Jamaica compared to the world

Published: Sunday | March 21, 2010 Comments 0

Kevin O'Brien Chang, Gleaner Writer

Over 95 per cent of people live in the land of their birth, and where you are born is a matter of chance. But who has not wondered what life is like in other countries, and asked themselves if they would be happier or sadder elsewhere?

The Roman poet Horace dismissed such notions - 'He changes skies but not his soul, who flees across the sea'. But the universal library of the internet allows us to go beyond philosophical generalisations these days. Though Horace is probably right, and such speculations are likely a waste of time, the wealth of information available on the World Wide Web makes 'Suppose I had been born elsewhere' mind games more intriguing than ever.

So here is a little research, comparing Jamaica with five other smallish-population islands - Cuba, Singapore, Madagascar, Sri Lanka, and New Zealand. Why these? Well, it makes sense to compare like with like, that is puny islands with puny islands and not large world powers. Furthermore, one is our closest neighbour, one of mostly Indian stock, one of mostly Chinese stock, one of mostly Caucasian stock, and one in Africa. This geographically and racially scattered collection should give a fair idea of how life in Jamaica compares with life around the globe.

Here are the basic numbers - population and GDP per capita, by purchasing power parity.

(Source: BBC, http://en.wikipedia.org/wiki/List_of_countries_by_GDP_(PPP)_per_capita)

Perhaps the next best stop is the country profiles introduction on the most globally comprehensive news website, the good old BBC. They are obviously simplistic but presumably unbiased snapshots.

Self-identity

Jamaica - Known for its strong sense of self-identity expressed through its music, food and rich cultural mix, Jamaica's influence extends far beyond its shores. With luminaries such as the black nationalist Marcus Garvey and musician Bob Marley, Jamaicans are proud of their cultural and religious heritage. Jamaicans have migrated, in significant numbers, to the United States, Canada and Britain and their music stars are known around the globe.

Cuba - Has survived more than 40 years of US sanctions intended to topple the government of Fidel Castro. It also defied predictions that it would not survive the collapse of its one-time supporter, the Soviet Union. Since the fall of the US-backed dictatorship of Fulgencio Batista in 1959, Cuba has been a one-party state led by Mr Castro and - since February 2008 - by his anointed successor, younger brother Raul. Fidel exercised control over virtually all aspects of Cuban life, through the Communist Party and its affiliated mass organisations, the government bureaucracy and the state-security apparatus.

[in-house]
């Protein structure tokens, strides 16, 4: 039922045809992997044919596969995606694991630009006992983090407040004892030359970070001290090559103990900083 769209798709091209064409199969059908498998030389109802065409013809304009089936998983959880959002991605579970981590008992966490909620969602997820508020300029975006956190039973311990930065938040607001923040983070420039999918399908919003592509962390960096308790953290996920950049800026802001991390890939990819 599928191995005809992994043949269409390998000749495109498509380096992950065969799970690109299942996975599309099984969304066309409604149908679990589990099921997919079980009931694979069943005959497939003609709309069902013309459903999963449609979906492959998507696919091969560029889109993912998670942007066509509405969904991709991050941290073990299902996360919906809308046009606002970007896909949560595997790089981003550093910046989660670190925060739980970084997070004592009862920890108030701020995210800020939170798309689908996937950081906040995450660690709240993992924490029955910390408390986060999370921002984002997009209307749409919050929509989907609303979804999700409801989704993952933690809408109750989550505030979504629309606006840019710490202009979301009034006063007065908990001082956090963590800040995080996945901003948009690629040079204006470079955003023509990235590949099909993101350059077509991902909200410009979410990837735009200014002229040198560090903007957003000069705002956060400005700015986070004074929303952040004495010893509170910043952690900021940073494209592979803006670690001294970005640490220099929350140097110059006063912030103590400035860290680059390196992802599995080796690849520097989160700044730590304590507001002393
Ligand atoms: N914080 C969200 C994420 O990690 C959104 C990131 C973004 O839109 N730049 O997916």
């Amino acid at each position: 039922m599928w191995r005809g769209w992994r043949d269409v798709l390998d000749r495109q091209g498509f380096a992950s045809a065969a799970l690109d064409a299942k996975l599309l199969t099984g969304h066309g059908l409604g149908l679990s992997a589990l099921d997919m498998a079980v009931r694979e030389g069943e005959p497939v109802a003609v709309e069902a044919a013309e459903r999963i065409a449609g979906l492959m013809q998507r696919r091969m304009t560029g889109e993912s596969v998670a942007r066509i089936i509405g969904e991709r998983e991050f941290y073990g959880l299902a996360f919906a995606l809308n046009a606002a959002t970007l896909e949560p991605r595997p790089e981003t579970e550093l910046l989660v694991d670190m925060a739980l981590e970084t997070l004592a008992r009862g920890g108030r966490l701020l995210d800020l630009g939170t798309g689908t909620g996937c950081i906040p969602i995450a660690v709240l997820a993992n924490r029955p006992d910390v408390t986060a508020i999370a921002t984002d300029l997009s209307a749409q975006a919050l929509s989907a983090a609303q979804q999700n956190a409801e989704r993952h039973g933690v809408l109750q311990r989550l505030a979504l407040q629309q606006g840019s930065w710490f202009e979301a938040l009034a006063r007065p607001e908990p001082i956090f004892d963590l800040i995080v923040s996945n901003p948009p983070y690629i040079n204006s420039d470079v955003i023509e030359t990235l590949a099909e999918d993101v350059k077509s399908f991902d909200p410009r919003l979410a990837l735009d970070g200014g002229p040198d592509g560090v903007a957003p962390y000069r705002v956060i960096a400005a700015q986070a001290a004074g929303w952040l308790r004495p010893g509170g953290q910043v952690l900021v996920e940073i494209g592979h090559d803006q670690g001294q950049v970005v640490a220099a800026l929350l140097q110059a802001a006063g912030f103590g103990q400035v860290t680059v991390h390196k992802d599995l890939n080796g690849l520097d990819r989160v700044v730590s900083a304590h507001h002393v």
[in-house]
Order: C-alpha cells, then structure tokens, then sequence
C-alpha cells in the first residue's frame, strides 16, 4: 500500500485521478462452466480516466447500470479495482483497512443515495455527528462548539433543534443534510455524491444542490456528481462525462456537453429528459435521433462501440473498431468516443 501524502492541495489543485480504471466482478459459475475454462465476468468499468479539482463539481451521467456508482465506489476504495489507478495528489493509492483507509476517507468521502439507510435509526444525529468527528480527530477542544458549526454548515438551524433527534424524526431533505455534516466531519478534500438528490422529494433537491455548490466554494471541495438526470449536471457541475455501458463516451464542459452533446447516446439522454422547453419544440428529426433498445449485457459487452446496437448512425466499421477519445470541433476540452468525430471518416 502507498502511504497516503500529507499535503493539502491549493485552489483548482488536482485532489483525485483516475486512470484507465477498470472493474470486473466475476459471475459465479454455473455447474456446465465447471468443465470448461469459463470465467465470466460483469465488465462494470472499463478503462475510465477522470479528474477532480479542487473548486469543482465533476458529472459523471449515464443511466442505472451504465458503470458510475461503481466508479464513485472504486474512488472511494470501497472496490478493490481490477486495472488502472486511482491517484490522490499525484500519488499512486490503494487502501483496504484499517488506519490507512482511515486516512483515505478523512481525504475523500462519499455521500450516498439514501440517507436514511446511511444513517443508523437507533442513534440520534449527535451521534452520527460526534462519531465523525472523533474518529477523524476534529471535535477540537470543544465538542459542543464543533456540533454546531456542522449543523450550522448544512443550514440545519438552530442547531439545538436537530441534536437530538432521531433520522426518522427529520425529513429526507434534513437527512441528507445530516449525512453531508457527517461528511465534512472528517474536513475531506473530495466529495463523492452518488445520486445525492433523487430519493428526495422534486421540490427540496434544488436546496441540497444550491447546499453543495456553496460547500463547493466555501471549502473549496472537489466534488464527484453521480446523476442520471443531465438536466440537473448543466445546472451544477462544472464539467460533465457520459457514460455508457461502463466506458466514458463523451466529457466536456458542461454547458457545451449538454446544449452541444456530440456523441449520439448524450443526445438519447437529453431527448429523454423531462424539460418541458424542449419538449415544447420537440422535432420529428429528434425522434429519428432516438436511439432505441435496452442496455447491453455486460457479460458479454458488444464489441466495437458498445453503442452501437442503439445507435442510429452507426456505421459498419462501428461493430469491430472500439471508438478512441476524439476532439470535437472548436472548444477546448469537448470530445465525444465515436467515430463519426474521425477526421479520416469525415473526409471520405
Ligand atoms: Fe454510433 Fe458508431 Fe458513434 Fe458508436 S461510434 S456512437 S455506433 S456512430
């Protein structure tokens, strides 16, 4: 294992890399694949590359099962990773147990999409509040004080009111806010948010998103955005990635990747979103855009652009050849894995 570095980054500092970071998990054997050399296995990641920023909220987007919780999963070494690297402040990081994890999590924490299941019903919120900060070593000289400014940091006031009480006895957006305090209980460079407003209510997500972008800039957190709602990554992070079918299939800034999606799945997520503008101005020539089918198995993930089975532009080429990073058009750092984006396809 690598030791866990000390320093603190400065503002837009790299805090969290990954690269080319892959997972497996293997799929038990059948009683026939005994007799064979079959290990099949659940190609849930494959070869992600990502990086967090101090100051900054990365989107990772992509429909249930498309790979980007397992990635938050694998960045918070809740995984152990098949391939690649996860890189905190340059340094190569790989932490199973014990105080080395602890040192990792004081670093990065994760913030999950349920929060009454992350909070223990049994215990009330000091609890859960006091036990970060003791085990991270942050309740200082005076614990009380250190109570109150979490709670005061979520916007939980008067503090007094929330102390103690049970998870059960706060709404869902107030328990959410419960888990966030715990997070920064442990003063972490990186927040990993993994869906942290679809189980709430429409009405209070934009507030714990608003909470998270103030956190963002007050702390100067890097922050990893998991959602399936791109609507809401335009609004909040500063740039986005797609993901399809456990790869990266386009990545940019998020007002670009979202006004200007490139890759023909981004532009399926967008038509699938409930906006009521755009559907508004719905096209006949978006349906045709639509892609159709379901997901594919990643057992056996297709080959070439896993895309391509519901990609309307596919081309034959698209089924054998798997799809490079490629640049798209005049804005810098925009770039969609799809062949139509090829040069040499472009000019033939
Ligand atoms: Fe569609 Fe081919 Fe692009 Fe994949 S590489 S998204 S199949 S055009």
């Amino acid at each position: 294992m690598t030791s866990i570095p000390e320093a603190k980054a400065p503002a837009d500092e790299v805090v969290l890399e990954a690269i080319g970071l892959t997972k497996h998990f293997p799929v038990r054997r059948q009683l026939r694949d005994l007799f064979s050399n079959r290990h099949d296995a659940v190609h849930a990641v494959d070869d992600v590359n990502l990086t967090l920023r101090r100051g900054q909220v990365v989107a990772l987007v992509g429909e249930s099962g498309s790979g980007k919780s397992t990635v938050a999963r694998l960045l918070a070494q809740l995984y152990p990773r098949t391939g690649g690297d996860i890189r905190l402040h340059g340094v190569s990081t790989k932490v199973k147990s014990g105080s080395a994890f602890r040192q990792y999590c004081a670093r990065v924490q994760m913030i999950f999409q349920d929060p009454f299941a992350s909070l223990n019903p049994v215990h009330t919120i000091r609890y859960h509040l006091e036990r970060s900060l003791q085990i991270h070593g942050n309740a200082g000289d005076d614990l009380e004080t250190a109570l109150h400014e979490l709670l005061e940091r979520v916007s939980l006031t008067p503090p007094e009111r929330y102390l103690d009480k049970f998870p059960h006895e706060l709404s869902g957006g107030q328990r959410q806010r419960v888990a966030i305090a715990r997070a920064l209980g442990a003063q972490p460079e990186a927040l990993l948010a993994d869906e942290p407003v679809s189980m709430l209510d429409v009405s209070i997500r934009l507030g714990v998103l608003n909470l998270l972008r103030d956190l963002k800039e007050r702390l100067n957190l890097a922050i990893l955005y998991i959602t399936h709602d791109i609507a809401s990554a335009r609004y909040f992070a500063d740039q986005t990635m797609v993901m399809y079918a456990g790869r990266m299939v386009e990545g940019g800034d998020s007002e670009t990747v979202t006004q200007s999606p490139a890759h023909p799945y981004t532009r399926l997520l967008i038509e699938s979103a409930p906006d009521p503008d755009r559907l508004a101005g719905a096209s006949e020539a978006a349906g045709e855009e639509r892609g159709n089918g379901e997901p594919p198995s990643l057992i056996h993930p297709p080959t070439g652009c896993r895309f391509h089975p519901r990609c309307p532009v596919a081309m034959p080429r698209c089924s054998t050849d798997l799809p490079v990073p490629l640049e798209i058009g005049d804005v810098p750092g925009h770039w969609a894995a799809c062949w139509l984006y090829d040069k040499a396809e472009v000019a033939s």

Singapore - A hi-tech, wealthy city-state in south-east Asia, also known for the conservatism of its leaders and its strict social controls. The country comprises the main island - linked by a causeway and a bridge to the southern tip of Malaysia - and around 50 smaller islands. Once a colonial outpost of Britain, Singapore has become one of the world's most prosperous places - with glittering skyscrapers and a thriving port.

Madagascar - The world's fourth biggest island after Greenland, New Guinea and Borneo. Because of its isolation, most of its mammals, half its birds, and most of its plants exist nowhere else on earth.

The island is heavily exposed to tropical cyclones, which bring torrential rains and destructive floods, such as the ones in 2000 and 2004, which left thousands homeless.

Sri Lanka - The tropical island of Sri Lanka has beguiled travellers for centuries with its palm-fringed beaches, diverse landscapes and historical monuments. But the island has been scarred by a long and bitter civil war arising out of ethnic tensions between the majority Sinhalese and the Tamil minority in the northeast.

Two dominant groups

New Zealand - A wealthy Pacific nation, is dominated by two cultural groups - New Zealanders of European descent, and the minority Maori, whose Polynesian ancestors arrived on the islands around 1,000 years ago. Agriculture is the economic mainstay, but manufacturing and tourism are important and there is a world-class film industry. New Zealand has diversified its export markets and has developed strong trade links with Australia, the US, and Japan. In April 2008 it became the first Western country to sign a free trade deal with China.

What does this tell us? Well Singapore and New Zealand are rich and developed and boring, Cuba and Sri Lanka have big political problems, Madagscar is nature and danger, and Jamaica has the proudest and most entertaining people!

Another set of statistics also makes interesting reading.

(Sources: 2009 rate from Constabulary Communication Network, http://en.wikipedia.org/wiki/List_of_countries_by suicide_rate)

What can we surmise from Jamaica's extremely low suicide rate? Well no one knows for sure why people kill themselves. But it stands to reason that suicide rates and general standards of happiness in a country are somehow correlated. After all, no one takes their life because of a surfeit of bliss.

All in all, it seems that when you look at all the numbers, we can count ourselves mostly blessed to live on 'The Rock'. But can you imagine how much happier we could be if we did not have perhaps the world's highest murder rate?

Feedback may be sent to changkob@hotmail.com

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